A caveman from the Paleolithic Era and Chef Andoni Luis Aduriz from the venerable San Sebastián restaurant, Mugaritz, have a common bond that goes beyond their shared humanity. Stone Age man "invented" fire and consequently was the first to taste cooked food coated in ash. Some 1 to 2 million years later, Aduriz was so taken with this precedent setting procedure that he intentionally (and carefully) refined the technique for his menus, contributing immensely to the popularization of the fortuitous and ancient application in a modern fine-dining setting.
"I was curious and inspired by Aduriz's book, [Mugartiz: A Natural Science of Cooking (Phaidon Press: 2012)], where veal was covered in vegetable ash," says Frank Liao, sous chef to 2005 Rising Star Chef David Bazirgan at Fifth Floor restaurant in San Francisco. He and Bazirgan took this inspiration and created a dish in which ash is a central component: Beet Ash-Coated Loin of Venison, Maitake, Red Cabbage, Pistachio, Mastic, and Porcini Jus. It's a composition that "represents the dark and cold nights of winter," Liao explains.
Loin of Venison, Maitake, Pistachio, Vegetable Ash, Mastic, and Porcini Jus with Ponce P.F. Bobal, Manchuela 2009
"The beet ash came out dark and smoky. I added mastic cream [to the dish to express] the surroundings where the venison may have roamed. Pistachio adds richness. Red cabbage provides acidity and balance. Porcini jus is earthy. When the dish came together, it was seasonal and had charred and roasted flavors [from the beet ash]."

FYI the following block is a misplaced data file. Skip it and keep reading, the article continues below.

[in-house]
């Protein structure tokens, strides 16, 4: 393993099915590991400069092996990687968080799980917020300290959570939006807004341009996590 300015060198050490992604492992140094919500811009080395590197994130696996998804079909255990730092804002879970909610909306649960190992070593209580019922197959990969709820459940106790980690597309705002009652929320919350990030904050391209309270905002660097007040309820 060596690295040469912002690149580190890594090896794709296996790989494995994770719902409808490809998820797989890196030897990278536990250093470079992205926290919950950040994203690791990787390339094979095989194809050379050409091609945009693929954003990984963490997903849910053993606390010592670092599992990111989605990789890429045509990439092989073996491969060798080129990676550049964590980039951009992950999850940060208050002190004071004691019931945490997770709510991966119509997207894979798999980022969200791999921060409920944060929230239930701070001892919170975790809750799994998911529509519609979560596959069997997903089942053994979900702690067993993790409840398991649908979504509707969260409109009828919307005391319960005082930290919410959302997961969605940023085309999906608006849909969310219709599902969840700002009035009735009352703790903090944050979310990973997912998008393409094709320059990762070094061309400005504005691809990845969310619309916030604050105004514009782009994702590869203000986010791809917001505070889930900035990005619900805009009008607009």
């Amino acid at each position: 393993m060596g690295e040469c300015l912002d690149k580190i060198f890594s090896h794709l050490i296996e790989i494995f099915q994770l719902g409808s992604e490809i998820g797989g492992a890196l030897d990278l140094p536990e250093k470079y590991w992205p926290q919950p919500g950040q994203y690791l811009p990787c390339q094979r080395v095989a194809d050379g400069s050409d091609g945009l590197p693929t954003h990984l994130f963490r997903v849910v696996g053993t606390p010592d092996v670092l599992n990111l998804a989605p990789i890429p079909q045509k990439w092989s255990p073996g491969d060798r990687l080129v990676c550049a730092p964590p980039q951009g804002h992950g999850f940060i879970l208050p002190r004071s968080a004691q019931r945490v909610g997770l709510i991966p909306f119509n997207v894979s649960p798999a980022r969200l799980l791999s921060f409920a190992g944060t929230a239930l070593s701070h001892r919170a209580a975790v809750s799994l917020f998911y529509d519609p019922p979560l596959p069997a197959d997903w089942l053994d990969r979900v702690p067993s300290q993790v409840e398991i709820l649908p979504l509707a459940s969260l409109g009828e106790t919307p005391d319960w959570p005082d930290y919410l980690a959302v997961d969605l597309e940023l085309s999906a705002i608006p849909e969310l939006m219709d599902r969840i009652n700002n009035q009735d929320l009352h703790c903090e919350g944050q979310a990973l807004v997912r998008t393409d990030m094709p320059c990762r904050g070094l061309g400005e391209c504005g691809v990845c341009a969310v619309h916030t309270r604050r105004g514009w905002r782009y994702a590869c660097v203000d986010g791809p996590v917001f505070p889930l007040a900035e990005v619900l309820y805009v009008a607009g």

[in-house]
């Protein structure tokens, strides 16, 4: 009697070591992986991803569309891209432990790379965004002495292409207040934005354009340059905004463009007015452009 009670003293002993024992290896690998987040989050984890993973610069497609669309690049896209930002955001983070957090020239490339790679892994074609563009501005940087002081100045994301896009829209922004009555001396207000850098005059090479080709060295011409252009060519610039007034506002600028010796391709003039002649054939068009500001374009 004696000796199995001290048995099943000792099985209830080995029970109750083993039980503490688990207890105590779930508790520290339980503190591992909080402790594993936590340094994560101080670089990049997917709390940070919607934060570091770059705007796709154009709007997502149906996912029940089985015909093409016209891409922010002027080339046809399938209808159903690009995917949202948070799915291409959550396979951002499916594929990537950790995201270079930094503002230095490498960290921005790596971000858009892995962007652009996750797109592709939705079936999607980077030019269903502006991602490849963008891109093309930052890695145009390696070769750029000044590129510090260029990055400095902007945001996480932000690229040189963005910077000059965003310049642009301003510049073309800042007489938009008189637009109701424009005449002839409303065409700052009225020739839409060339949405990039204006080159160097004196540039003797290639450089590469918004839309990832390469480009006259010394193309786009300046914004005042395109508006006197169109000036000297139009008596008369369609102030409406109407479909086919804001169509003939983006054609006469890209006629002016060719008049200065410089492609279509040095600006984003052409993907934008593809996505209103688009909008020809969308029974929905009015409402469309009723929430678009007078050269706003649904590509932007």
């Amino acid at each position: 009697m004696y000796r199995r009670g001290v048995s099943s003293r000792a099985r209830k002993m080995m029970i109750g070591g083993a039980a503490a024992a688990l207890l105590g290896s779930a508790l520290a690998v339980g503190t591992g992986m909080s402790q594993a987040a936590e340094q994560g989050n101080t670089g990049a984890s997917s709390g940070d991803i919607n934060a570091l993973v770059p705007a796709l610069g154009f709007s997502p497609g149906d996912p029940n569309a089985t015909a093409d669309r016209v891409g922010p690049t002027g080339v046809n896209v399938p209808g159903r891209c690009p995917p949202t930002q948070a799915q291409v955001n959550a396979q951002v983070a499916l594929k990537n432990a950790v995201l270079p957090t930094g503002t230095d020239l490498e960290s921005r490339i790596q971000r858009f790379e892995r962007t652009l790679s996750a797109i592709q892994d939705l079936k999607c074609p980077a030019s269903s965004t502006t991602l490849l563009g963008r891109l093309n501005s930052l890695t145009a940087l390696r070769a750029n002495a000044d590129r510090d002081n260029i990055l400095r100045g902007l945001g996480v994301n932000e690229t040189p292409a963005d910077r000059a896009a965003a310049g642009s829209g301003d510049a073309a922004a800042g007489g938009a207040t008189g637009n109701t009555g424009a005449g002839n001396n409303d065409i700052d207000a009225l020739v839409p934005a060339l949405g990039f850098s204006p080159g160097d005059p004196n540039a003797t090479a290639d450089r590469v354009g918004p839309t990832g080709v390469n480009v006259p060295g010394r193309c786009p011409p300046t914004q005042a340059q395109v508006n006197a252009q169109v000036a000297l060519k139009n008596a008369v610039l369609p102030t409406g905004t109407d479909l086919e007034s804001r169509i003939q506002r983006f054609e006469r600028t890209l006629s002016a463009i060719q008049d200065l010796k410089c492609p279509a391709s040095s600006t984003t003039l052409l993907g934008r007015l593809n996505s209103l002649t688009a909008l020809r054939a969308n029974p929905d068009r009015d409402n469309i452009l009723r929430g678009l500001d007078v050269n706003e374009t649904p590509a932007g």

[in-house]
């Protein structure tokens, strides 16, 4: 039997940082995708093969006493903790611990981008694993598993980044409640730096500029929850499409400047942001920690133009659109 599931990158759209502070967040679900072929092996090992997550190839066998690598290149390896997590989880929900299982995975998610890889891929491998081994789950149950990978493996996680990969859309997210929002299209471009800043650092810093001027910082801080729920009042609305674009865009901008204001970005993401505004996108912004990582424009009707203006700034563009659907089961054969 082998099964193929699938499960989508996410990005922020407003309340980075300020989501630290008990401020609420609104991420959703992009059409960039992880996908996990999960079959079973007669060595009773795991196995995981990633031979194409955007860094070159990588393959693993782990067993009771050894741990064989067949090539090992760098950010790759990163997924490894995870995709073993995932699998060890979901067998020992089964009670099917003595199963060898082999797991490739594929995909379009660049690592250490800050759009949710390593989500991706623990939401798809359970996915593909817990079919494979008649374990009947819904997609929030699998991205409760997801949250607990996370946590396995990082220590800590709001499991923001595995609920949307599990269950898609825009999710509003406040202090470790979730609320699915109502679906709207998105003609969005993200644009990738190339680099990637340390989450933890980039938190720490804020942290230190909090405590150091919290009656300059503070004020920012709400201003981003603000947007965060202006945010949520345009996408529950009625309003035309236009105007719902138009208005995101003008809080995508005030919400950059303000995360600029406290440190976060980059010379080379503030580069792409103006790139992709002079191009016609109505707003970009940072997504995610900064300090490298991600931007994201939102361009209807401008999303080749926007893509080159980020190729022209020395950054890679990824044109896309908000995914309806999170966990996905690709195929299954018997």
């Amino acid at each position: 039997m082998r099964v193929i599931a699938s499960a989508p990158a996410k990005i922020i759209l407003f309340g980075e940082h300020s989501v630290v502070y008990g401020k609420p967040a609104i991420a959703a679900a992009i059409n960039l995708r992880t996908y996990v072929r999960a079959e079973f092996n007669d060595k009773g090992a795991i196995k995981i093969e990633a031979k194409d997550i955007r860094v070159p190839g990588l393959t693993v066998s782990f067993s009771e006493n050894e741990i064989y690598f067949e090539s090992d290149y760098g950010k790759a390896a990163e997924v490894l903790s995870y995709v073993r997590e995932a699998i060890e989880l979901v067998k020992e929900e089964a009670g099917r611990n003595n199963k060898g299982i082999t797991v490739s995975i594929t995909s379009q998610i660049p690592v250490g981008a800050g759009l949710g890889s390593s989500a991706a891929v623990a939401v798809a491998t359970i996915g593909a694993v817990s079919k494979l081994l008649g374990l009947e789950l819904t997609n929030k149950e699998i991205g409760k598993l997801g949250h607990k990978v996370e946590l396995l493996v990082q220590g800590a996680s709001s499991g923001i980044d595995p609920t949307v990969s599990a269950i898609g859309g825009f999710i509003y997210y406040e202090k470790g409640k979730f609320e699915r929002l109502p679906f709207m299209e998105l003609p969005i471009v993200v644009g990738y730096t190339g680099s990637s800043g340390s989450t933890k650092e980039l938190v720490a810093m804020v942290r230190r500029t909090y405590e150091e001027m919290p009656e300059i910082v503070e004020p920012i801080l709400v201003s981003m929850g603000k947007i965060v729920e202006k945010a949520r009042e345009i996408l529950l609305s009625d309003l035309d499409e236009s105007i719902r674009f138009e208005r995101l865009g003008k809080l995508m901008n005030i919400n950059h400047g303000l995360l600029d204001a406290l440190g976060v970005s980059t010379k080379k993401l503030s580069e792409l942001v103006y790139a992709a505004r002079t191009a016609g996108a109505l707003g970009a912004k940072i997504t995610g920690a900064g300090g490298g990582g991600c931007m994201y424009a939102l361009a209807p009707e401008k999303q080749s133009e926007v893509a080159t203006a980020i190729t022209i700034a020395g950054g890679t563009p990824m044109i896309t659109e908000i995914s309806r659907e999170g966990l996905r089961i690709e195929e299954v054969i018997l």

Liao looked to his inner-caveman when tinkering with technique to produce an ash with which he was satisfied. He found that the key to a good ash is the embers. "Just imagine a fire after a huge BBQ. Tightly wrap the beets in aluminum foil and cover with the embers. Let the beets sit overnight. You should have enough embers so that they dry out [and char] the beets entirely."
Fifth Floor has a charcoal grill, so Liao uses the glowing embers that remain after a dinner service. Alternatively, the beets may be sliced about ½-inch thick and charred in a 500°F oven until completely dried and burnt. For both methods the red root vegetables are not peeled before blackening. When they've cooled, the ashes are pulverized in a food processor and passed through a chinois. The process can get a little messy but Liao finds the result worth the sting of ash in his eyes because the affect is more intense than the flavor one gets from either smoking or grilling.
The ashes are easily stored in an airtight container at room temperature. And since the beets are readily available in winter, they were a cost effective product to utilize. But every conceivable vegetable is a potential candidate for this charring technique any time of year. Ash is also a versatile ingredient. At Fifth Floor Bazirgan and Liao use leek ash and eucalyptus oil to embellish onions for various other seasonal dishes.
Liao mixes his beet ashes with olive oil and applies it to venison portions as a marinade that adds flavor, moisture, and a deep dark hue. Upon plating, the pan-roasted venison—that has been gently basted in butter and thyme—resembles the very charcoal that charred the beets in the first place. It's a full circle journey from charcoal to charred; an odyssey unfathomable to the early-man that first put deer to fire ages ago.
Technique for Making Beet Ash
Trim beets, remove tops, scrub under cold running water, and dry on paper towels.
Wrap individual beets tightly in aluminum foil.
Cover beets with hot glowing charcoal embers and let char overnight.
Carefully open foil and transfer charred beets to food processor; process to ash.
Pass ash through chinois.
Store beet ash in airtight container at room temperature.